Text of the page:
Cubic Zirconia (or CZ) is zirconium oxide (ZrO2), a mineral that is extremely rare in nature but is widely synthesized for use as a diamond simulant. The synthesized material is hard, optically flawless and usually colorless, but may be made in a variety of different colors. It should not be confused with zircon, which is a zirconium silicate (ZrSiO4).
Because of its low cost, durability, and close visual likeness to diamond, synthetic cubic zirconia has remained the most gemologically and economically important diamond simulant since 1976. Its main competition as a synthetic gemstone is the more recently cultivated material moissanite.
Cubic zirconia is, as its name would imply, crystallographically isometric, and as diamond is also isometric, this is an important attribute of a would-be diamond simulant. Synthesized material contains a certain mole percentage (10-15%) of metal oxide stabilizer. During synthesis zirconium oxide would otherwise form monoclinic crystals, as that is its stable form under normal atmospheric conditions. The stabilizer is required for cubic crystal formation; it may be typically either yttrium or calcium oxide, the amount and stabilizer used depending on the many recipes of individual manufacturers. Therefore the physical and optical properties of synthesized CZ vary, all values being ranges.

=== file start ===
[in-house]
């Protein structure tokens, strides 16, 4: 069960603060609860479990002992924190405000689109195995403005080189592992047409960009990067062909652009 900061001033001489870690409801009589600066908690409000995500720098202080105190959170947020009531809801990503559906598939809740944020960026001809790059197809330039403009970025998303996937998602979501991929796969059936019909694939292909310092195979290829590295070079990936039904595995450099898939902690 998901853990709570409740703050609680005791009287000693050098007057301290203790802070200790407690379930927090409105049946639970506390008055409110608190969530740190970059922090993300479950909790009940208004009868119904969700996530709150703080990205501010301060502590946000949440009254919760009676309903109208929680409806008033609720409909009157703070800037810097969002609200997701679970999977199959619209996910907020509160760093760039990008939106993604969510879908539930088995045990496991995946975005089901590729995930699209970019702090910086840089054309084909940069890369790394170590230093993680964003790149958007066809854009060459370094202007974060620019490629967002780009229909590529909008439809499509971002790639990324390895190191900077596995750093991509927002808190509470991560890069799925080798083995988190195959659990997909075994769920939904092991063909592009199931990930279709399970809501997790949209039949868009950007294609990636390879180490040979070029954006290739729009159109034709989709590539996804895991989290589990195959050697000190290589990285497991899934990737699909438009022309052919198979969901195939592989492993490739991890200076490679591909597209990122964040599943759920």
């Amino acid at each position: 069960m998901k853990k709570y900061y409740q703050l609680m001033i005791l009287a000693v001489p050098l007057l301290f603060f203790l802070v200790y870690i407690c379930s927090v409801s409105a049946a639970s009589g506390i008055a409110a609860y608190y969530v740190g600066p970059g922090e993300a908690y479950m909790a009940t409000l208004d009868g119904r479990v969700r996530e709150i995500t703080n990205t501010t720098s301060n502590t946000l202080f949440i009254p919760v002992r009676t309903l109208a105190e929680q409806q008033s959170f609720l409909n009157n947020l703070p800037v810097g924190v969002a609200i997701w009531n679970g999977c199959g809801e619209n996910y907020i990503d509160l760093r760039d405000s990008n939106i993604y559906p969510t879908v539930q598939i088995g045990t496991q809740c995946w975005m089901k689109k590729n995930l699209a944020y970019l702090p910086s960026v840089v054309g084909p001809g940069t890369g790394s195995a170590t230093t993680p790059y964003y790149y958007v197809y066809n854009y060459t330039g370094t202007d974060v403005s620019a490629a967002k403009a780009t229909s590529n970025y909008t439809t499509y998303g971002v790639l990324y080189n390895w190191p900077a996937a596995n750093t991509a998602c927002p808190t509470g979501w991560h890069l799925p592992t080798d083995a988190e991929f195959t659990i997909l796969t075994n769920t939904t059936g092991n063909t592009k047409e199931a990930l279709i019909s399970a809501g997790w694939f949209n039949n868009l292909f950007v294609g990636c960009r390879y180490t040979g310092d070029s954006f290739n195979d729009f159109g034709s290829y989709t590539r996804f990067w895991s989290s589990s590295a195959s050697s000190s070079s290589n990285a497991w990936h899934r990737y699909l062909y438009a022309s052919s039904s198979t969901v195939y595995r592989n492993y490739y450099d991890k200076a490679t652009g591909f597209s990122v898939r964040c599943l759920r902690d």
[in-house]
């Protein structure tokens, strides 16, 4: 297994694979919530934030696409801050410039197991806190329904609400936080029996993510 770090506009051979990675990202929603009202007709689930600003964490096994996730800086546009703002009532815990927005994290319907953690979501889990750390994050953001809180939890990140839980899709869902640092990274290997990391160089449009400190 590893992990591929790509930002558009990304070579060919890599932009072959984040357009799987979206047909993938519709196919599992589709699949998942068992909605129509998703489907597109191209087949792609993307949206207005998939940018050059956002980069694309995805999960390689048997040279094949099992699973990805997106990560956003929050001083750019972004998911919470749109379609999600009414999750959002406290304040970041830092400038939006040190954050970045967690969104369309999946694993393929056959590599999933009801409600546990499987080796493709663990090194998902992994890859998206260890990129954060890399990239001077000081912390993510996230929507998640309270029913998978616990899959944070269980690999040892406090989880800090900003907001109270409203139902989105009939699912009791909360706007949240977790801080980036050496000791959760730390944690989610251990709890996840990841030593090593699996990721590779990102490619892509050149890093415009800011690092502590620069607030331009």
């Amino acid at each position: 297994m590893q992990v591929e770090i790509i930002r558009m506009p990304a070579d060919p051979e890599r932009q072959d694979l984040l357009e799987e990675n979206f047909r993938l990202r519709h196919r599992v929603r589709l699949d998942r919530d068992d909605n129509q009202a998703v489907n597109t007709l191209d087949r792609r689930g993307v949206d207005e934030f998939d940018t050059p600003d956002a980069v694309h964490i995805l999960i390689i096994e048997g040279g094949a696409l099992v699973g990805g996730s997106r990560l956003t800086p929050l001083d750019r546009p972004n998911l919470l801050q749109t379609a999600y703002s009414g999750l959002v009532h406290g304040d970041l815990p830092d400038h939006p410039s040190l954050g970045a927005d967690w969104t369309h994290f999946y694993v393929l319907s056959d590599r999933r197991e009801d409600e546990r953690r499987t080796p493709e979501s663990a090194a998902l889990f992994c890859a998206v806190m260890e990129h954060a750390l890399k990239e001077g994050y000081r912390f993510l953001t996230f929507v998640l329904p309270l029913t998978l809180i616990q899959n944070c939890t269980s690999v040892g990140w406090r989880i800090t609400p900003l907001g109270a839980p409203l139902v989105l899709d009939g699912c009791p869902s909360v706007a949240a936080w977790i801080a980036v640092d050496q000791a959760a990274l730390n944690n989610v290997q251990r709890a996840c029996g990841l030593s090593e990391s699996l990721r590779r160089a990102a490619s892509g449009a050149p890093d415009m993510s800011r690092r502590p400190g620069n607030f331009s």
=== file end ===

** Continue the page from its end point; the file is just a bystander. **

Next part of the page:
It is a dense substance, with a specific gravity between 5.6 - 6.0. Cubic zirconia is relatively hard, at about 8.5 on the Mohs scale - nowhere near diamond, but much harder than most natural gems. Its refractive index is high at 2.15 - 2.18 (B-G interval) and its luster is subadamantine. Its dispersion is very high at 0.058 - 0.066, exceeding that of diamond (0.044). Cubic zirconia has no cleavage and exhibits a conchoidal fracture. It is considered brittle.
Under shortwave UV cubic zirconia typically luminesces a yellow, greenish yellow or "beige." Under longwave UV the effect is greatly diminished, with sometimes a whitish glow being seen. Colored stones may show a strong, complex rare earth absorption spectrum.
Cubic zirconia is so optically close to diamond that only a trained eye can easily differentiate the two. There are a few key features of CZ which clearly distinguish it from diamond, some observable only under the microscope or loupe. For example: